I usually give two weeks. I gave a month once and things got weird. Once place, as soon as I gave notice, ran me out the door.

Posted by Brad M. McGehee on 26 June 2009

I found an interesting discussion of "at-will" work here: en.wikipedia.org/.../At-will, which focuses on U.S. law.

Posted by cherie j sheriff on 26 June 2009

I have never been contractually required to give more than 2 weeks, but it is not possible to impart all of the system knowledge in that time, no matter how well documented you have everything.  Unless there are serious circumstances, I will give 6 weeks if the employer already has someone who can take my place, longer if they will have to find someone.  The last time I went in search of a new job, I gave them a verbal notice that I was looking for another position 4 months before I started really looking to give them time to find a replacement.  It isn't easy finding specific skill sets that can match any company's particular needs in one person.

Posted by David Reed on 26 June 2009

I've typically given two or three weeks' notice when I was an IC and four or more when I was management, just as a courtesy to the company. I never expect the company to return the favor, though...

I gave eight weeks' notice once, attached to an ultimatum for reorganization, not $$. I was hoping for, but not expecting, capitulation, but I was already well down the path interviewing for replacement entertainment when I delivered the ultimatum. Just in case the bosses weren't as honorable as I expected.

Posted by Jeremy Lowell on 26 June 2009

Some very interesting answers.  I've been independent for years, but in watching how employees conduct themselves through this process is very important.  I've seen a few DBA's not show the respect for their current employer and leave before a transition cycle has occured or their documentation is done.  They have done this because of the obligation that they have made to the new company they are leaving for.  Having seen what this does to their personal brand (reputation), I would strongly advise against ever "walking-out" or giving a strict one, two, or six week notice.  Sit down with your current boss, talk to them.  Explain that you are leaving and express your concern about how you leave them.  After all, they took a chance on you when they hired you; be respectful when you leave and it will come back around in your favor.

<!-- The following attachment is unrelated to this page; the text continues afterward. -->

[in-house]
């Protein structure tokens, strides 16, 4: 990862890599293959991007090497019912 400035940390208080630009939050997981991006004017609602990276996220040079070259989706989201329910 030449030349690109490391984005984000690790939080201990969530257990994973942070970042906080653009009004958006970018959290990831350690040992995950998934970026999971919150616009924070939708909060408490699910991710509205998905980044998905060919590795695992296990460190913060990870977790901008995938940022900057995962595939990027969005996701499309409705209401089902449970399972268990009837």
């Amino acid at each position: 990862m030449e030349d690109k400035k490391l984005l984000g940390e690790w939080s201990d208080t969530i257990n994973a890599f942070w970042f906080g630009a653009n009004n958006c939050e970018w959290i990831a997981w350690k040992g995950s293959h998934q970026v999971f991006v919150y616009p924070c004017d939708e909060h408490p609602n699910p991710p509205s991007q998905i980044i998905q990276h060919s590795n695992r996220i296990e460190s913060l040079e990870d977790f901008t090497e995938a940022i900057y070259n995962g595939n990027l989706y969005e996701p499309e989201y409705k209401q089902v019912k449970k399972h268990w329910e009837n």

Believe it or not, the new company you will be going to will likely appreciate the respect that you are showing your old company.  Their immediate thought will be "this guy won't leave us hanging like the last one".

Posted by Kurt W. Zimmerman on 26 June 2009

I've given a 2 wk notice without issue.  In fact I was given notice that my job was ending in 3 months and left in 1 1/2 months but still gave a 2 wk notice.

Posted by Brad M. McGehee on 26 June 2009

Jeremy--I agree with you 100%.

Posted by Viren Mann on 14 July 2009

Nice thought Jeremy.

I had worked in many different countries and worked with the employers, who appreciate your work and the other's who turns your Goodwill to Badwill once you resign no matter how cooperative you are.

Recently I got an offer from Big Brand but I dropped it just because the treatment they were giving was of Bonded labor not as professional (3 months notice and pay back amount of $6000).

I think 2-4 weeks should be enough as I feel my new employer won't be waiting for me for 3 months.